December means Advent.
And it means Tracking Wonder’s Quest is on. The Quest is a gathering of business artists, guided by Jeffrey Davis and a score of inspired leaders who ask how we can do business as unusual in the coming year. My Rampant Sisterhood has expanded because of the Quest, with guest bloggers here like Marisa Goudy and Tania Pryputniewicz. This is my third year participating. Watch for links below if you’d like to join this free initiative to look at your work in an invigorating light. Today’s topic is self-love.
Susan Piver, author of Start, Here, Now and the Open Heart Project and hosts the Mommy Sangha on her site with Jenna Hollenstein, posed the second prompt question to the Quest this week. Here is her question, followed by my response.
Do you love yourself enough to stop working on yourself yet?
Who would you be in that case?
There is nothing so self-loving as getting yourself to sleep at night. Nothing to work on, nothing to improve, just an entry in to the ubiquitous dark night, welcome dreams, welcome peace filled mind, welcome quiet digestion, welcome serene surroundings, welcome safe harbor, welcome sleep.
We do it for ourselves every single night. No one grades us on how we fall asleep. Young parents hover around a baby. Good sleeper? Bad sleeper? These qualifications wear off in almost every case, because eventually, at least by college, you will have figured out how to get yourself to sleep.
I am not a person with debilitating sleep issues. If you are one of those, you might not find this post interesting at all. I once dated a narcoleptic medical student. We both had bicycles as our sole mode of transportation around Houston, where we lived. This was very green of us, so green, in that hot dry city. But it was also hair-raising to be on a date with a guy on a ten-speed who might just fall asleep unannounced at stoplight or in the movie theatre from where I could not haul him. This post is not for him.
For the most of my life, I have been a moderately normal sleeper, grossly normal, as we like to say in this household.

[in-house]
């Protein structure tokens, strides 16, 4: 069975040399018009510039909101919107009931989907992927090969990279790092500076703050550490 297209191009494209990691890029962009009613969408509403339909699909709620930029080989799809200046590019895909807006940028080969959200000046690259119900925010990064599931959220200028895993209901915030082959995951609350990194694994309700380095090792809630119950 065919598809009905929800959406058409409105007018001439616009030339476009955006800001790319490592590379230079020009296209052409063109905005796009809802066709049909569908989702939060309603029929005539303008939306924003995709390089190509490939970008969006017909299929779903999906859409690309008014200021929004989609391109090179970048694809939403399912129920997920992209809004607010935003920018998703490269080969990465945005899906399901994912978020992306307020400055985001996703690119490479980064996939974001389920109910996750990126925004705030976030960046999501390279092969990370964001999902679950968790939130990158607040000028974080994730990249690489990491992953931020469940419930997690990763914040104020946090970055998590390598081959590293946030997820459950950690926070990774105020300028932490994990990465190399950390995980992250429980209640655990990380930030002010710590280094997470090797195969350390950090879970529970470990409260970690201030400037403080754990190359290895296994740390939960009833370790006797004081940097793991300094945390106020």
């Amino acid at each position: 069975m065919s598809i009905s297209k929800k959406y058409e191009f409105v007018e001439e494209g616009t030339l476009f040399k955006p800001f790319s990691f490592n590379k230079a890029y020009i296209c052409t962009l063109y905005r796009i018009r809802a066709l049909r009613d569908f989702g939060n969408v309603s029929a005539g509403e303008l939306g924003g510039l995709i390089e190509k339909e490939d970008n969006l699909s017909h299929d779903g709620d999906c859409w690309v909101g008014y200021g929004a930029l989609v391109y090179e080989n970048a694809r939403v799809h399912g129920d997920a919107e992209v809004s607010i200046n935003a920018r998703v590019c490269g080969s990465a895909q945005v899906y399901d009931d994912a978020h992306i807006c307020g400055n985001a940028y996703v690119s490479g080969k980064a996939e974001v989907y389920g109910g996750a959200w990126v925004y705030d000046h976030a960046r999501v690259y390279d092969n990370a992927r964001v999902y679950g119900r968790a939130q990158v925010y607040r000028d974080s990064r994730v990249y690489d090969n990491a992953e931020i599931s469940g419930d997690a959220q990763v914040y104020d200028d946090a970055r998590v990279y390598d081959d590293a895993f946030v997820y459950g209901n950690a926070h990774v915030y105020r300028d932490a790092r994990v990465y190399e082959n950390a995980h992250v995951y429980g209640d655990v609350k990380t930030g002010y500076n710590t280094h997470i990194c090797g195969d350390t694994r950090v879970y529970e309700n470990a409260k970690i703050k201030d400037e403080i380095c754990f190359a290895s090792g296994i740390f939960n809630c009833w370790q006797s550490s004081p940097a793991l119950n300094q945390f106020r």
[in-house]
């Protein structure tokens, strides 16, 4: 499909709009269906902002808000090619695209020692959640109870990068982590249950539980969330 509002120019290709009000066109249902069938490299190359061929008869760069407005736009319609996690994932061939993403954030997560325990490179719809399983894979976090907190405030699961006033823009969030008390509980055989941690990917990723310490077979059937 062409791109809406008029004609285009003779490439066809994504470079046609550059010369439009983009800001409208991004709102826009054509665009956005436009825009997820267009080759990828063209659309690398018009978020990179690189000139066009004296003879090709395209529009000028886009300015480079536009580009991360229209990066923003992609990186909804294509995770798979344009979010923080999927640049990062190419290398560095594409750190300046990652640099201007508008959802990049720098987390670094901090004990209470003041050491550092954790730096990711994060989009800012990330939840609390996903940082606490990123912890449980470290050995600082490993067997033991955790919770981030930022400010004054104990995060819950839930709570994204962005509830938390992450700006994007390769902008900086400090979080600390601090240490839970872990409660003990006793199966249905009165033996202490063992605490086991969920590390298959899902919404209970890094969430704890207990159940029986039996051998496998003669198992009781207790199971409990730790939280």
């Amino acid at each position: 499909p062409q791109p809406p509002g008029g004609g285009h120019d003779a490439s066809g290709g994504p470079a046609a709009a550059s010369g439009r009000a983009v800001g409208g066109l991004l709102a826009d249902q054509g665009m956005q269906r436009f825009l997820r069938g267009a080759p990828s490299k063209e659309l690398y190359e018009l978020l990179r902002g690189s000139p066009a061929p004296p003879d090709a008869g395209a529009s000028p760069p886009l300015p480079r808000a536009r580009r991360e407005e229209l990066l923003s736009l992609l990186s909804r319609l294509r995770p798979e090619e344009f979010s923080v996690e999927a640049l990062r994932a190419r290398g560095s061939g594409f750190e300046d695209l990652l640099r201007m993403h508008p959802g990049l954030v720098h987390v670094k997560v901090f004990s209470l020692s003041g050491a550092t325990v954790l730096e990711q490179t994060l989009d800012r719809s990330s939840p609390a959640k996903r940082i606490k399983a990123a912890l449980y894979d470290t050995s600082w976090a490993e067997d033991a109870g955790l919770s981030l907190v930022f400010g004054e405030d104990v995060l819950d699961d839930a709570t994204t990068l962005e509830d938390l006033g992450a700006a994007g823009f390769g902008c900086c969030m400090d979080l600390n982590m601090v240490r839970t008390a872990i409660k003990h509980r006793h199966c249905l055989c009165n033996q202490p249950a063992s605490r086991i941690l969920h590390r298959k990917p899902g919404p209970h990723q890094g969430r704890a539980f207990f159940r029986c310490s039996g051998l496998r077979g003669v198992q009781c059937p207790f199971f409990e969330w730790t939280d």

That is, until I got to Gyumri this November. It wasn’t the sleeping part that was my problem though; it was the getting to sleep. The evenings were long and dark, very long, and very dark. Most of that city heats with wood stoves, so night falls in to a smoky landscape with few street lamps except for the central square. I moved around in the evenings quickly, from dinner to shop to my lodging. Not out of fear, there is very little “stranger on stranger” violence in Armenia. I moved swiftly to get inside my pink walled room where fluorescent lamps would provide some company. I planned and packed for so many contingencies for this three week residency, but what I did not prepare for well were those evenings.
All day long in Gyumri, I would carry out my New Illuminations project, teaching, interviewing, or preparing for an exhibit. I taught two different groups of people, I walked almost everywhere, almost always had a translator with me, and also maintained my daily creative practice. I was no longer preparing for this residency, working on myself as teacher, photographer, book artist, writer, in all the ways that I got ready for an extended time away from home to work in another country.
I was, as Susan Piver asks, done working on myself, simply and fully swimming the stream of my life, deep and alive.
But the evenings were work. When I was in Gyumri last March I learned that after a day of interviews, I was especially exhausted. So, in November, I was alert to the need to tenderly care for myself in the evenings. But what surprised me was the need to treat myself almost as a separate person, if that makes sense. I made myself dance to music, I made myself shower and pamper my body, and I made myself read uplifting things. Too tired to write and I had forgotten my knitting; I needed to fill the three hours until 10:00 with activity that would promote sleep. This meant absolutely no social media after 9. On a few forlorn evenings, I let myself scroll past Instagram images, but for the most part, I read a book or a packet of notes my writing group had sent along for me. I read myself to sleep.
What I learned from those long dark nights, is that working on myself, as I do in yoga, building up to hand stand or side crow, is different from the intimate company I keep with myself when I am in need. My evening tenderness was not a project I prepared for or could study to solve; it was a way to be in solemn and attentive presence with myself.
New Illuminations project was a joy to immerse myself in. I loved flying freely with the material, with the women I met and worked with, and in the exhibit. And learning to help myself to sleep at night, while not a big project, was necessary work. I discovered a well of tenderness for myself that I did not know I had before. Lonely in a time zone 9 hours from my partner and our evening rituals, I was led to engage my best practices for the most basic of my needs, those which flow so easily at home, but need to be established on the road.
I allowed my “soft animal body,” as Mary Oliver suggests in Wild Geese, to love what it needed to love in order to go to sleep. Apparently what I needed to love was my self. I slept well every single night.
I am grateful for Susan’s prompt. And grateful for the Quest community as a collaborative pool in which to swim. If you are interested in joining this free offer from Tracking Wonder, go here.
Here is Peggy Acott’ s response to Krista Tippett’s prompt #YourTrueCalling.
And Barbara Brucker Suarez’ at Birth Happens.
And a section of mine from my Dark Journal.